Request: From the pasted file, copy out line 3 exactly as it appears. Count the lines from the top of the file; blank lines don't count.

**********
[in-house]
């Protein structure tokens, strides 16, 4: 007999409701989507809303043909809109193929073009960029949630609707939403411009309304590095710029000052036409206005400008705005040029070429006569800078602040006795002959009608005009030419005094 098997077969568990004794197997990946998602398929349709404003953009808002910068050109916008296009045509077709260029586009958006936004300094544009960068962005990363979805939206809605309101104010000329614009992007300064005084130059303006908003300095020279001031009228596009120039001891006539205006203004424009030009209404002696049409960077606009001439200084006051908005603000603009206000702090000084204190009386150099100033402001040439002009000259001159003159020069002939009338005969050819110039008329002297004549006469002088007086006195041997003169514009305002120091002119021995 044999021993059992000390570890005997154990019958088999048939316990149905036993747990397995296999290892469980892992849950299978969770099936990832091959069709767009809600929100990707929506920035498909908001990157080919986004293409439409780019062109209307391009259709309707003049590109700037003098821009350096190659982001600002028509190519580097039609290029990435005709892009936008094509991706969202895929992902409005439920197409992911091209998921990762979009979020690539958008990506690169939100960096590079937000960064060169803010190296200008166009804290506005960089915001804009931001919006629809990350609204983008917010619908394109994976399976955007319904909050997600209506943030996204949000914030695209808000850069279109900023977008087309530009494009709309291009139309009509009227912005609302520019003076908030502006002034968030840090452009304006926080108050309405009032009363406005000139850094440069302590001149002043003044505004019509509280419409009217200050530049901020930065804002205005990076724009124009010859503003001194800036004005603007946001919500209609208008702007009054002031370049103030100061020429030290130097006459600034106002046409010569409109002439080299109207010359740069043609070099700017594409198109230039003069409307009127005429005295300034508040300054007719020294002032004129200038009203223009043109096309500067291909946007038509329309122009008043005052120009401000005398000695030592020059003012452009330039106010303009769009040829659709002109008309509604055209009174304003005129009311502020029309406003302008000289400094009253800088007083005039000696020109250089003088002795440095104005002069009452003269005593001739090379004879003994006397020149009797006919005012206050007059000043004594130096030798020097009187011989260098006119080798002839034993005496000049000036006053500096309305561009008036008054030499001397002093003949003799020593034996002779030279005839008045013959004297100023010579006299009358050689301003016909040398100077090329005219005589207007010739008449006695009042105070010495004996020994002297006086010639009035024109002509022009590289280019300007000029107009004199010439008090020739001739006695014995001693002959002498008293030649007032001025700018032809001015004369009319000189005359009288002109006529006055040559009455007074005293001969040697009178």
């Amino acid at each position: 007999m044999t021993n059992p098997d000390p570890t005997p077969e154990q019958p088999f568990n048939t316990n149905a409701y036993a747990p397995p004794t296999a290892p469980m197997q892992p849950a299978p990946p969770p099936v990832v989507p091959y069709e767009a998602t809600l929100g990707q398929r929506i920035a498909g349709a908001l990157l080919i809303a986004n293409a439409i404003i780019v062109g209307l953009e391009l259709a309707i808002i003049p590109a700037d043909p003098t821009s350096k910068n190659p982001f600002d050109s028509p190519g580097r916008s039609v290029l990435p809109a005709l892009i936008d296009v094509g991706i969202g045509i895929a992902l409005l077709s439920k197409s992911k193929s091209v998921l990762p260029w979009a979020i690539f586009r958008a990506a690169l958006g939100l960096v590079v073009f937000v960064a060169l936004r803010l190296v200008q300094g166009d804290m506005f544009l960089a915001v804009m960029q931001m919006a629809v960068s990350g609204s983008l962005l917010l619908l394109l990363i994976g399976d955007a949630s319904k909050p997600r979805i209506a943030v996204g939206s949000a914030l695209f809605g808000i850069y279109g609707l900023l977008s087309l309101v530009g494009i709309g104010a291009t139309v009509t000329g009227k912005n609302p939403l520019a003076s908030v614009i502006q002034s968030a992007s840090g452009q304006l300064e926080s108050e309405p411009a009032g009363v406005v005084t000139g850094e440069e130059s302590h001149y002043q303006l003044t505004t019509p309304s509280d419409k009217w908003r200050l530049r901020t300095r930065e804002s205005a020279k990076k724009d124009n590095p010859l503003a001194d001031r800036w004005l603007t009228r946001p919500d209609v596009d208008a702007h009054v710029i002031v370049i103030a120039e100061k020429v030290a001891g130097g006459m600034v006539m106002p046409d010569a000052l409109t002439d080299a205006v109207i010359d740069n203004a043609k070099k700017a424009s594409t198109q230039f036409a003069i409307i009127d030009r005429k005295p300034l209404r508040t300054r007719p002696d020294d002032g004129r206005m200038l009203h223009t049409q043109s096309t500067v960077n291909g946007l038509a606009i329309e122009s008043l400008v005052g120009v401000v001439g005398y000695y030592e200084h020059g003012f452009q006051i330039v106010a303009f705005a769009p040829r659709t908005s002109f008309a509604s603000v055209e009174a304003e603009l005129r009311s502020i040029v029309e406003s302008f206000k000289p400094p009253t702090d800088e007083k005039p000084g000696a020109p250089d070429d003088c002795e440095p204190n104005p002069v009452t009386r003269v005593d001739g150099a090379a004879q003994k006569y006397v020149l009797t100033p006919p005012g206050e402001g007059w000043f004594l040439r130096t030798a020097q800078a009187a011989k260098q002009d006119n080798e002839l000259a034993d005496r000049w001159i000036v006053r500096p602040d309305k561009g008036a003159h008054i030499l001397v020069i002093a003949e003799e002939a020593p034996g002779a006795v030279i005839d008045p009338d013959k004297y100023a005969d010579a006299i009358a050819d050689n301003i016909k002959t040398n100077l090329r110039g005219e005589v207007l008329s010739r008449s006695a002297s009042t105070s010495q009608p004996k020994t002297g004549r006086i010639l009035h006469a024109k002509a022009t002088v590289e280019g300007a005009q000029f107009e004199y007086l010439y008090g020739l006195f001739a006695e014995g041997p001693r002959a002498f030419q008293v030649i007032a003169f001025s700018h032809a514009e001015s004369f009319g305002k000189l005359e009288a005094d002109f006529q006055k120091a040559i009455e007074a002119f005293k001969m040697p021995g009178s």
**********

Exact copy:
């Amino acid at each position: 007999m044999t021993n059992p098997d000390p570890t005997p077969e154990q019958p088999f568990n048939t316990n149905a409701y036993a747990p397995p004794t296999a290892p469980m197997q892992p849950a299978p990946p969770p099936v990832v989507p091959y069709e767009a998602t809600l929100g990707q398929r929506i920035a498909g349709a908001l990157l080919i809303a986004n293409a439409i404003i780019v062109g209307l953009e391009l259709a309707i808002i003049p590109a700037d043909p003098t821009s350096k910068n190659p982001f600002d050109s028509p190519g580097r916008s039609v290029l990435p809109a005709l892009i936008d296009v094509g991706i969202g045509i895929a992902l409005l077709s439920k197409s992911k193929s091209v998921l990762p260029w979009a979020i690539f586009r958008a990506a690169l958006g939100l960096v590079v073009f937000v960064a060169l936004r803010l190296v200008q300094g166009d804290m506005f544009l960089a915001v804009m960029q931001m919006a629809v960068s990350g609204s983008l962005l917010l619908l394109l990363i994976g399976d955007a949630s319904k909050p997600r979805i209506a943030v996204g939206s949000a914030l695209f809605g808000i850069y279109g609707l900023l977008s087309l309101v530009g494009i709309g104010a291009t139309v009509t000329g009227k912005n609302p939403l520019a003076s908030v614009i502006q002034s968030a992007s840090g452009q304006l300064e926080s108050e309405p411009a009032g009363v406005v005084t000139g850094e440069e130059s302590h001149y002043q303006l003044t505004t019509p309304s509280d419409k009217w908003r200050l530049r901020t300095r930065e804002s205005a020279k990076k724009d124009n590095p010859l503003a001194d001031r800036w004005l603007t009228r946001p919500d209609v596009d208008a702007h009054v710029i002031v370049i103030a120039e100061k020429v030290a001891g130097g006459m600034v006539m106002p046409d010569a000052l409109t002439d080299a205006v109207i010359d740069n203004a043609k070099k700017a424009s594409t198109q230039f036409a003069i409307i009127d030009r005429k005295p300034l209404r508040t300054r007719p002696d020294d002032g004129r206005m200038l009203h223009t049409q043109s096309t500067v960077n291909g946007l038509a606009i329309e122009s008043l400008v005052g120009v401000v001439g005398y000695y030592e200084h020059g003012f452009q006051i330039v106010a303009f705005a769009p040829r659709t908005s002109f008309a509604s603000v055209e009174a304003e603009l005129r009311s502020i040029v029309e406003s302008f206000k000289p400094p009253t702090d800088e007083k005039p000084g000696a020109p250089d070429d003088c002795e440095p204190n104005p002069v009452t009386r003269v005593d001739g150099a090379a004879q003994k006569y006397v020149l009797t100033p006919p005012g206050e402001g007059w000043f004594l040439r130096t030798a020097q800078a009187a011989k260098q002009d006119n080798e002839l000259a034993d005496r000049w001159i000036v006053r500096p602040d309305k561009g008036a003159h008054i030499l001397v020069i002093a003949e003799e002939a020593p034996g002779a006795v030279i005839d008045p009338d013959k004297y100023a005969d010579a006299i009358a050819d050689n301003i016909k002959t040398n100077l090329r110039g005219e005589v207007l008329s010739r008449s006695a002297s009042t105070s010495q009608p004996k020994t002297g004549r006086i010639l009035h006469a024109k002509a022009t002088v590289e280019g300007a005009q000029f107009e004199y007086l010439y008090g020739l006195f001739a006695e014995g041997p001693r002959a002498f030419q008293v030649i007032a003169f001025s700018h032809a514009e001015s004369f009319g305002k000189l005359e009288a005094d002109f006529q006055k120091a040559i009455e007074a002119f005293k001969m040697p021995g009178s």